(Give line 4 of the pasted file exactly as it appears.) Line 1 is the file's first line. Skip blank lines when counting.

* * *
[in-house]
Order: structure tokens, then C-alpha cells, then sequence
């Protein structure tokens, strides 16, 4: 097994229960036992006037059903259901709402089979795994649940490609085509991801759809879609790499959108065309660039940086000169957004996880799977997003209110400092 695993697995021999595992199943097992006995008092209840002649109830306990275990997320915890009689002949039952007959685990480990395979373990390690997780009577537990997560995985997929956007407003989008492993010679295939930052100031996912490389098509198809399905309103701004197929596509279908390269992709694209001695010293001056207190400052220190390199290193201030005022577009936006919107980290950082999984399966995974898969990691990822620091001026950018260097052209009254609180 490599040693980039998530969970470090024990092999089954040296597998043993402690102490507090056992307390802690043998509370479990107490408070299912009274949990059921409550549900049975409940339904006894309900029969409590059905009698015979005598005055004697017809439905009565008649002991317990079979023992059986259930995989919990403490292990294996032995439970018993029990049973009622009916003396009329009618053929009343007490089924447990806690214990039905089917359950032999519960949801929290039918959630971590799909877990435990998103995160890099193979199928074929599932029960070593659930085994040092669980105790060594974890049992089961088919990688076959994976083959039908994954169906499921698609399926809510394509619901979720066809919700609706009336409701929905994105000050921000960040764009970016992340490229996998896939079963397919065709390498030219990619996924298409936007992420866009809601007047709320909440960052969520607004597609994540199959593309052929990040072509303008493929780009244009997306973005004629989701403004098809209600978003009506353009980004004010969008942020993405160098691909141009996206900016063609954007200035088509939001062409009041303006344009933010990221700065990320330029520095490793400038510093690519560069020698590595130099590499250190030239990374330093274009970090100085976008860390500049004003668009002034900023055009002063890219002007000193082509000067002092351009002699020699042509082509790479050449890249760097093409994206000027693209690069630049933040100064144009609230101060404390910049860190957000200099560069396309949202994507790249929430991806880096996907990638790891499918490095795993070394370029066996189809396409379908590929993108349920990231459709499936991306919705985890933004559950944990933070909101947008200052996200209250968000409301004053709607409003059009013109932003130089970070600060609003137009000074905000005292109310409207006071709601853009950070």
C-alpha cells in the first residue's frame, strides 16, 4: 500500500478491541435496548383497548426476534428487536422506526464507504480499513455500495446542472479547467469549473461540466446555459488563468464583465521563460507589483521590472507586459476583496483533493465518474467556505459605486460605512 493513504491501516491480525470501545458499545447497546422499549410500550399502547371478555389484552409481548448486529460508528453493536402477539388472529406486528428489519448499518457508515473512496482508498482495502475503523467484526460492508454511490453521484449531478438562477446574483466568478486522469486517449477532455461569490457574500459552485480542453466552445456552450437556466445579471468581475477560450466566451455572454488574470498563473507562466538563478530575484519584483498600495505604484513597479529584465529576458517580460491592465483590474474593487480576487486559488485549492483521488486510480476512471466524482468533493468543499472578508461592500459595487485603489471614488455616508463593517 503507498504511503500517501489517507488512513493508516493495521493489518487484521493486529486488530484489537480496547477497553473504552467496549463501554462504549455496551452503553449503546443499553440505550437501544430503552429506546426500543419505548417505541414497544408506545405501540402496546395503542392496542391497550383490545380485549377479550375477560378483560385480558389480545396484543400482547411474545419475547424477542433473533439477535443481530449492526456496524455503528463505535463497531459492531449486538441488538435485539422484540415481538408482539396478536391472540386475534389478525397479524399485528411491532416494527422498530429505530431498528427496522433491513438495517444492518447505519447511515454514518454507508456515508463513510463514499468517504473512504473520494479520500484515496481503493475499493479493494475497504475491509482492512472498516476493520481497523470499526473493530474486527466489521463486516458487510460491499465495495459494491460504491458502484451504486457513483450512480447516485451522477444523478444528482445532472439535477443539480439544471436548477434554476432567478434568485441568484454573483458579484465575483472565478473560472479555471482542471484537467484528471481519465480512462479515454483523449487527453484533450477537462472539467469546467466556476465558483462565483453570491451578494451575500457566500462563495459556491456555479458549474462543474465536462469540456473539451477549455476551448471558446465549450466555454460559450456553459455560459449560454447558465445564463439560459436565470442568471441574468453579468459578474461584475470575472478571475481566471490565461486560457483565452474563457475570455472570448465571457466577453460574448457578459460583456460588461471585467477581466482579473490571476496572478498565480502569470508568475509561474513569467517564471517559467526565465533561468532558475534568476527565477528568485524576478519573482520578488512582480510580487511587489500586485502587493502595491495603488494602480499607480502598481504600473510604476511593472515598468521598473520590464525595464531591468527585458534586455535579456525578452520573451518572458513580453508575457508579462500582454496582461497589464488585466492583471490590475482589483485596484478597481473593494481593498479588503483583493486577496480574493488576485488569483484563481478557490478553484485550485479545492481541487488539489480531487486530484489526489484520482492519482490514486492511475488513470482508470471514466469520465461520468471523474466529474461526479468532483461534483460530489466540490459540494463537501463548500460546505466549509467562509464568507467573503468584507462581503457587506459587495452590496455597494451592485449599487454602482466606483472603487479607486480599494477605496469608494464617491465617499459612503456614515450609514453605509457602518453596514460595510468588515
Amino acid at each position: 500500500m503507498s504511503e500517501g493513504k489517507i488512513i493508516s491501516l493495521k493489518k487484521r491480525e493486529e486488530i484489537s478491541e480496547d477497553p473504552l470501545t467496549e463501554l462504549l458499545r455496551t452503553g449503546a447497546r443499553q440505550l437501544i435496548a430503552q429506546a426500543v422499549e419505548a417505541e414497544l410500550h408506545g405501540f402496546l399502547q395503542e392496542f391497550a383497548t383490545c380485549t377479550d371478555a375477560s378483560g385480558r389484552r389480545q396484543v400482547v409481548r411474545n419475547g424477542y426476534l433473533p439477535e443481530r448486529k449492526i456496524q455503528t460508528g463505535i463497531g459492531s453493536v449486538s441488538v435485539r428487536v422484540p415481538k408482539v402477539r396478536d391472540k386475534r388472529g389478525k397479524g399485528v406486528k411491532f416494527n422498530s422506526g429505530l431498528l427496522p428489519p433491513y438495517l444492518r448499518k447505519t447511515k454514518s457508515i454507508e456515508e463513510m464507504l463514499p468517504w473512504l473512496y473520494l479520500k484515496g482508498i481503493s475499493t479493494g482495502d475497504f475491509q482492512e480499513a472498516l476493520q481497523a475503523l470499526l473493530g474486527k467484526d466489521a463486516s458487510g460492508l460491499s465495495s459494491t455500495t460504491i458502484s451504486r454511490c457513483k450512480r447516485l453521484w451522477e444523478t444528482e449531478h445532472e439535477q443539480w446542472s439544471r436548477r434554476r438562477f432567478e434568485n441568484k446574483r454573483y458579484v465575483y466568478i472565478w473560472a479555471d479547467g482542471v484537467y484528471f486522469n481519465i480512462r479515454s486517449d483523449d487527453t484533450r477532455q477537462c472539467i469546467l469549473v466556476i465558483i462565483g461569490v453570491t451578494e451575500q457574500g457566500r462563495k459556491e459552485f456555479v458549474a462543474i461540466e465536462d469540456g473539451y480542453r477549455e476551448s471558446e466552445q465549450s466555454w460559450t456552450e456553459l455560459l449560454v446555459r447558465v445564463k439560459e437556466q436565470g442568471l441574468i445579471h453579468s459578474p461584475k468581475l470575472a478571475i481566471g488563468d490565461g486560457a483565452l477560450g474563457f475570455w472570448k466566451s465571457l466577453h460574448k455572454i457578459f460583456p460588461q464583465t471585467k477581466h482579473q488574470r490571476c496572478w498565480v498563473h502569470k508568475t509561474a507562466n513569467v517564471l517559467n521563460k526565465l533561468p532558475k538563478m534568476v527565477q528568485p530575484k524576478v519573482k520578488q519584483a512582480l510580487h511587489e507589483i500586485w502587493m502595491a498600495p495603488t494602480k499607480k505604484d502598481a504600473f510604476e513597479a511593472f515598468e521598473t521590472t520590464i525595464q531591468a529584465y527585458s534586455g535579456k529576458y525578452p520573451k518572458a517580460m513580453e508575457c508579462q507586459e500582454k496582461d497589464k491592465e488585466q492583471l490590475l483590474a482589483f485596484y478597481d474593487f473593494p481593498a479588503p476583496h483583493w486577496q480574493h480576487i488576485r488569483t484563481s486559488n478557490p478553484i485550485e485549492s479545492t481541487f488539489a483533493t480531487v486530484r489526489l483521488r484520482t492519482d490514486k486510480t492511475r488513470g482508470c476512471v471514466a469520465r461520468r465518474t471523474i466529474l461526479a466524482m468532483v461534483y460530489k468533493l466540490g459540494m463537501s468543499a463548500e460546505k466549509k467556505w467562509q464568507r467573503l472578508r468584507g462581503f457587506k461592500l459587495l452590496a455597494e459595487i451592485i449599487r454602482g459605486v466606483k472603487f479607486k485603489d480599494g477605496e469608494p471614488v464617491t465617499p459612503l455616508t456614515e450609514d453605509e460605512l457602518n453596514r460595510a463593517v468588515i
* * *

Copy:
C-alpha cells in the first residue's frame, strides 16, 4: 500500500478491541435496548383497548426476534428487536422506526464507504480499513455500495446542472479547467469549473461540466446555459488563468464583465521563460507589483521590472507586459476583496483533493465518474467556505459605486460605512 493513504491501516491480525470501545458499545447497546422499549410500550399502547371478555389484552409481548448486529460508528453493536402477539388472529406486528428489519448499518457508515473512496482508498482495502475503523467484526460492508454511490453521484449531478438562477446574483466568478486522469486517449477532455461569490457574500459552485480542453466552445456552450437556466445579471468581475477560450466566451455572454488574470498563473507562466538563478530575484519584483498600495505604484513597479529584465529576458517580460491592465483590474474593487480576487486559488485549492483521488486510480476512471466524482468533493468543499472578508461592500459595487485603489471614488455616508463593517 503507498504511503500517501489517507488512513493508516493495521493489518487484521493486529486488530484489537480496547477497553473504552467496549463501554462504549455496551452503553449503546443499553440505550437501544430503552429506546426500543419505548417505541414497544408506545405501540402496546395503542392496542391497550383490545380485549377479550375477560378483560385480558389480545396484543400482547411474545419475547424477542433473533439477535443481530449492526456496524455503528463505535463497531459492531449486538441488538435485539422484540415481538408482539396478536391472540386475534389478525397479524399485528411491532416494527422498530429505530431498528427496522433491513438495517444492518447505519447511515454514518454507508456515508463513510463514499468517504473512504473520494479520500484515496481503493475499493479493494475497504475491509482492512472498516476493520481497523470499526473493530474486527466489521463486516458487510460491499465495495459494491460504491458502484451504486457513483450512480447516485451522477444523478444528482445532472439535477443539480439544471436548477434554476432567478434568485441568484454573483458579484465575483472565478473560472479555471482542471484537467484528471481519465480512462479515454483523449487527453484533450477537462472539467469546467466556476465558483462565483453570491451578494451575500457566500462563495459556491456555479458549474462543474465536462469540456473539451477549455476551448471558446465549450466555454460559450456553459455560459449560454447558465445564463439560459436565470442568471441574468453579468459578474461584475470575472478571475481566471490565461486560457483565452474563457475570455472570448465571457466577453460574448457578459460583456460588461471585467477581466482579473490571476496572478498565480502569470508568475509561474513569467517564471517559467526565465533561468532558475534568476527565477528568485524576478519573482520578488512582480510580487511587489500586485502587493502595491495603488494602480499607480502598481504600473510604476511593472515598468521598473520590464525595464531591468527585458534586455535579456525578452520573451518572458513580453508575457508579462500582454496582461497589464488585466492583471490590475482589483485596484478597481473593494481593498479588503483583493486577496480574493488576485488569483484563481478557490478553484485550485479545492481541487488539489480531487486530484489526489484520482492519482490514486492511475488513470482508470471514466469520465461520468471523474466529474461526479468532483461534483460530489466540490459540494463537501463548500460546505466549509467562509464568507467573503468584507462581503457587506459587495452590496455597494451592485449599487454602482466606483472603487479607486480599494477605496469608494464617491465617499459612503456614515450609514453605509457602518453596514460595510468588515